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I Just Remembered the Name of This Blog (Also: Vegas)

November 13, 2013
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I have a real excuse this time for the latest posting drought. I took myself to Vegas for four days for my birthday. Yup, just me. All by my own bad self. I know it sounds sort of weird, but I love Vegas. I got married in Vegas. On Halloween. Yes, it was at one of those chapels they use to have so many of back in the day. Our “limo” driver gave us a drive-by of Jerry Lewis’s compound, all the while talking about how his ex-wife was trying to kill him. Jerry had a fat guy in a lawn chair sitting out in front of the gate with a plastic pumpkin of candy and a ciggie in his mouth. The couple in front of us at the Silver Bell Wedding Chapel didn’t have a ring for the bride so the best man, with a seriously bad rug, splayed out his fingers displaying a huge rock on every finger said, “Pick one.” It was fun, but 22 years later the wife is kinda done with Vegas. So I went alone. It was MY birthday after all. I played a lot of pinball at the Pinball Hall of Fame,  played

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Feed Me, or I’ll Stop Doing What Little Thinking I’m Doing About What You Have to Say

November 4, 2013
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Feed Me, or I’ll Stop Doing What Little Thinking I’m Doing About What You Have to Say

My long-suffering, long-time readers know how I feel about the necessity of having (good) snacks at ANY function where you expect the faculty to function. The way I see it,  food at things like teacher trainings (didn’t they used to be called in-services?) and faculty meetings and management team meetings and basically any sort of teacher-type meeting serves three important purposes: 1. It gets people talking. So-called PLCs-professional learning communities–are all the rage these days. All it really means is giving teachers enough time and incentive to sit around and talk about teaching and lesson ideas and the kids they have in common and what to do to help them. I had a principal about 10 years ago who had been a home ec teacher. She was also the best principal I’ve had, and not just because she fed us well. But feed us she did. During the holidays, it wasn’t unusual for her to show up for a faculty meeting with a roast and pie! Mmmmm, pie. Anyway, every one of those meetings was a buzz of talking… and not just about the food. It was about kids and lessons and everything else about teaching and our school. Eating

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Professor Picanumba

October 21, 2013
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Professor Picanumba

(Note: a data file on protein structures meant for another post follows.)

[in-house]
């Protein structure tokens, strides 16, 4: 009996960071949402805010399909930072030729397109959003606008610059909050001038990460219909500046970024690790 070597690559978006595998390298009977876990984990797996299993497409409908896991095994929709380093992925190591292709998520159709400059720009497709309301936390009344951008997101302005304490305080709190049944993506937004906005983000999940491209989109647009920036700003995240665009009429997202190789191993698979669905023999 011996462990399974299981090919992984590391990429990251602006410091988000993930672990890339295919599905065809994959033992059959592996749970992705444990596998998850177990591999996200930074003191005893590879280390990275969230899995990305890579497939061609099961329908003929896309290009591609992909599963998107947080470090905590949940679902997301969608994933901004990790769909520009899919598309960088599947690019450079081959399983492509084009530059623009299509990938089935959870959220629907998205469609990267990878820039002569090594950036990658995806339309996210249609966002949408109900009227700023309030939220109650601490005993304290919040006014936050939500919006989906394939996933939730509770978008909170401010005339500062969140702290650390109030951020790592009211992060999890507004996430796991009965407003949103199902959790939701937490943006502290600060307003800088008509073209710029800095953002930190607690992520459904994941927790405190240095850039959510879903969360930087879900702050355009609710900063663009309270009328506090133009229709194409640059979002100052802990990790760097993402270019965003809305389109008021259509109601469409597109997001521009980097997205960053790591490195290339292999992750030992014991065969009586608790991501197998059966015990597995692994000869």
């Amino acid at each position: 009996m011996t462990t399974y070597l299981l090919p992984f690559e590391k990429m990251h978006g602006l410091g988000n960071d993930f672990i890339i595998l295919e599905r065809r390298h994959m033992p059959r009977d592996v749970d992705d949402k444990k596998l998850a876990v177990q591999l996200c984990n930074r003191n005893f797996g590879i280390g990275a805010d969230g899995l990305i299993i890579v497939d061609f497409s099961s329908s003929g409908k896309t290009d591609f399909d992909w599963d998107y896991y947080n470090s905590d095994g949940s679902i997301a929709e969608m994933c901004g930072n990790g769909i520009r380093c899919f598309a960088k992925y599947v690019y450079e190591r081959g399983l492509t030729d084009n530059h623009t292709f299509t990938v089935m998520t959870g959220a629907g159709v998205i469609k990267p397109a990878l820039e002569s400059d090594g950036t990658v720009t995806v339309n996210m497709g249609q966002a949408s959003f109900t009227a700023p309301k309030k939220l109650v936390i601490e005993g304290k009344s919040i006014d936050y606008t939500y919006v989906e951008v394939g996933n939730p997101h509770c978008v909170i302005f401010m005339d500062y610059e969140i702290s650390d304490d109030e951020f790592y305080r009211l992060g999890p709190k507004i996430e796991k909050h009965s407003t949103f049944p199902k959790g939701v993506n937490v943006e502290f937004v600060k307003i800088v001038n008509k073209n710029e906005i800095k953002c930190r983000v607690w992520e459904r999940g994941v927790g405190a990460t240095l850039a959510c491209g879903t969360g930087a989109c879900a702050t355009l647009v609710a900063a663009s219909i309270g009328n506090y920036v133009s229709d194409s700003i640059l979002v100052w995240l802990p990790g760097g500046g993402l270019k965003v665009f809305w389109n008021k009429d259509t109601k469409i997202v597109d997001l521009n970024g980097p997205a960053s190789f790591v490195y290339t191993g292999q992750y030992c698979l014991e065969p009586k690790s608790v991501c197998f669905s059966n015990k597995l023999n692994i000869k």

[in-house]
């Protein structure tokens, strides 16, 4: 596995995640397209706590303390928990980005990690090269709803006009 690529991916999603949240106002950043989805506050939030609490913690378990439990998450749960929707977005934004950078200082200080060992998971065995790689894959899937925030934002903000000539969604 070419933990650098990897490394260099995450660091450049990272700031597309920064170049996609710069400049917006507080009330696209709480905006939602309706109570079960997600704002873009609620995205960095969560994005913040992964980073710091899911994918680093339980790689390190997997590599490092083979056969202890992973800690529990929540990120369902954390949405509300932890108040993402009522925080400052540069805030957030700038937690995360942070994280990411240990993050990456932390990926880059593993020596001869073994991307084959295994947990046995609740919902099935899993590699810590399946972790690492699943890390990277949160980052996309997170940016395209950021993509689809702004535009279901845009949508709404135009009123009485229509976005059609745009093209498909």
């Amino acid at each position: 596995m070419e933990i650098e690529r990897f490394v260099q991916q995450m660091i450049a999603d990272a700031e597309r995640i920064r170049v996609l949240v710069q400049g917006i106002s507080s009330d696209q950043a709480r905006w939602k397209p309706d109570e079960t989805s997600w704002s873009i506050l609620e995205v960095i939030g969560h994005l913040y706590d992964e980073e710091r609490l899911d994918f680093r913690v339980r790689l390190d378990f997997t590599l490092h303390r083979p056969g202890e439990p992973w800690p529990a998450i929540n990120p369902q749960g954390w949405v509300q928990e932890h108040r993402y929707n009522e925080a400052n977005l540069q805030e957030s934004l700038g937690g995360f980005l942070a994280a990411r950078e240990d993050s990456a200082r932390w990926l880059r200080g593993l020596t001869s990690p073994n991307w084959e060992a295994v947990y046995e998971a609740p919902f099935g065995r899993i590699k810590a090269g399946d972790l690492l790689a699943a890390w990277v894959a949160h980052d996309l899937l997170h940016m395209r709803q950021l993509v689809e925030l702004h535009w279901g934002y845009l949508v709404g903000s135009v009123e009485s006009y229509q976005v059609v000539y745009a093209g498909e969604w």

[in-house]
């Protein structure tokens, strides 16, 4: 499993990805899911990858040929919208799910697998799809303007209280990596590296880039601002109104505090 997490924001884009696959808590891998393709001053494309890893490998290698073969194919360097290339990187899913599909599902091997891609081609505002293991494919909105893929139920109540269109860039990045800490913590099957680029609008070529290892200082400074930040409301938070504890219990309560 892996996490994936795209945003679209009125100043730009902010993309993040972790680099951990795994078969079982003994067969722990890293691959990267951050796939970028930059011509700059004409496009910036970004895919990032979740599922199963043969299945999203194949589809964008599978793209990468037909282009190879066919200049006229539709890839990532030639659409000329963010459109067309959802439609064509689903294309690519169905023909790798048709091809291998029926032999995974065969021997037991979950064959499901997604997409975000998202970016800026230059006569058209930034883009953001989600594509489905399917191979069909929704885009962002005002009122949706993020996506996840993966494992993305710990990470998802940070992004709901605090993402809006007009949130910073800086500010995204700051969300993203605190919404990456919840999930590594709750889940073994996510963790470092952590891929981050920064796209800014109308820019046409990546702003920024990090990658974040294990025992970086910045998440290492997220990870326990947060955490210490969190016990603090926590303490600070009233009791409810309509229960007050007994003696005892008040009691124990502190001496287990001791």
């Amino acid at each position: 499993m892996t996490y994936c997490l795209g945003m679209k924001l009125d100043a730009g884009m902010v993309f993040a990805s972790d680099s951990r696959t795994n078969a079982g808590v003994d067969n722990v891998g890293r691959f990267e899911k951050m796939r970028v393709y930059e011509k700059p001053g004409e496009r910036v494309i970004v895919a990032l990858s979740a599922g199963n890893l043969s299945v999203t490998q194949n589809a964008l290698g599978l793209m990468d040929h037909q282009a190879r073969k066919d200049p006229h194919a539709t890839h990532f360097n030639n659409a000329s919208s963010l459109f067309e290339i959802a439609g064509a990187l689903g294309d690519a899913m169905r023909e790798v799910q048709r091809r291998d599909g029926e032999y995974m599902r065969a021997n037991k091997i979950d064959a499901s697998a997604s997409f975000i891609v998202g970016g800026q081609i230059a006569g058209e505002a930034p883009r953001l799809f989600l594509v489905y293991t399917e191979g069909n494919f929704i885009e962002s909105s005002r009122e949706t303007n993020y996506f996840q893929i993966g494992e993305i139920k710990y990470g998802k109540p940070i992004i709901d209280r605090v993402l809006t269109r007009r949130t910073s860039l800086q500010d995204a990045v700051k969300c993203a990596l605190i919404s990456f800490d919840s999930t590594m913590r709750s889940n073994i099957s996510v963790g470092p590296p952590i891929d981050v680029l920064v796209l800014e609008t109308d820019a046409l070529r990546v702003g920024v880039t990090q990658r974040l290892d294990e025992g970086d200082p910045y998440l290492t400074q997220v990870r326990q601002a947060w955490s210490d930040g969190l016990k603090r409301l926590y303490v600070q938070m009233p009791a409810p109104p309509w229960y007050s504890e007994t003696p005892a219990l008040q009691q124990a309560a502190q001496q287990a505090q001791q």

Every Friday is test day. And like everything in my class, there’s a routine. First: They record their warm up scores, squiggles on handouts, and extra credit for the week in a form at the top of the test. Like this: Test 8. Name:                                                                       Date:                        Period: Sentence Combining:___/10   Spelling Crossword: ___/10 Warm Ups: 10/15:____/8,  10/16:___/7,  10/17: ___/10 Non-Clicker Extra Credit: Mental Floss:   The warm ups  (and everything else we do in class) are all in their notebooks so they can, God forbid, study for the test, since I basically just copy and paste them into the test. This is how they get into the gradebook. And of course there are always the gluey ones who, no matter how many times we’ve gone through the procedure, mange to leave everything blank. My slave student assistant, who enters most of the numbers, is trained to enter zero if anything is left blank. I get a lot of e-mails until the kids start to get that I mean it when I tell them that. I circulate and watch them fill in the paperwork and spot check when I’m feeling suspicious, but they are mostly all very honest. The

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Eight Things

October 10, 2013
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Eight Things

I am lagging in so many areas lately, so don’t take it personally that this blog is one of them. Here’s the latest… 1. I had been thinking that this year’s crew was too nice and gentle and friendly to offer much comedy relief/material, but I was wrong. They are still seventh graders after all. The other day I was berating a kid who was trying out random answers to a warm up question. After he tries out a third non-sequitur on his partner, I can’t cope. I ask him if he needs some help with the question. His response? “Oh. I guess I should read it.” 2. The first question on the vocabulary pretest this week was, “Many rappers “sing” the praises of “bling” and _____ consumption.” The word we were looking for was conspicuous. I gave them a visual hint with a picture of a diamond encrusted, 1.27 million dollah cell phone, asking why anyone would want such an item. Half of them spent the next five minutes jabbering about how it looked like a banana. One Latino kid was very quietly reading the question over and over and finally raised his hand, rather concerned. “Umm. About the

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Near As I Can Figure, TFA Sucks

September 23, 2013
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Today, some geniuses in one class were doing the old “what if I” game with me, trying to dream up scenarios where they might be able to circumvent the rules/regulations in my class. “What if I had my friend… What if my mom…” and etc. God forbid they were surprised to find that I not only predicted most of their excuses and work-arounds, but that I had a few they hadn’t even thought of. As I tell them every year, “Remember I was in seventh grade once too, you know. And I was still me, even then. Anything you can even imagine doing around here, I’ve already been whacked with a ruler for. Or yelled at by my principal for. So don’t even go there.” What goes unsaid, but should be understood by those outside the profession, is that it also takes a lot of experience. Only those of us who have been doing it awhile have the radar tuned to the junior high frequency. Even though I could probably recall all my tricks from seventh grade when I started teaching, I wasn’t able to CALL upon them. Only after seeing the patterns of students’ behaviors over the years was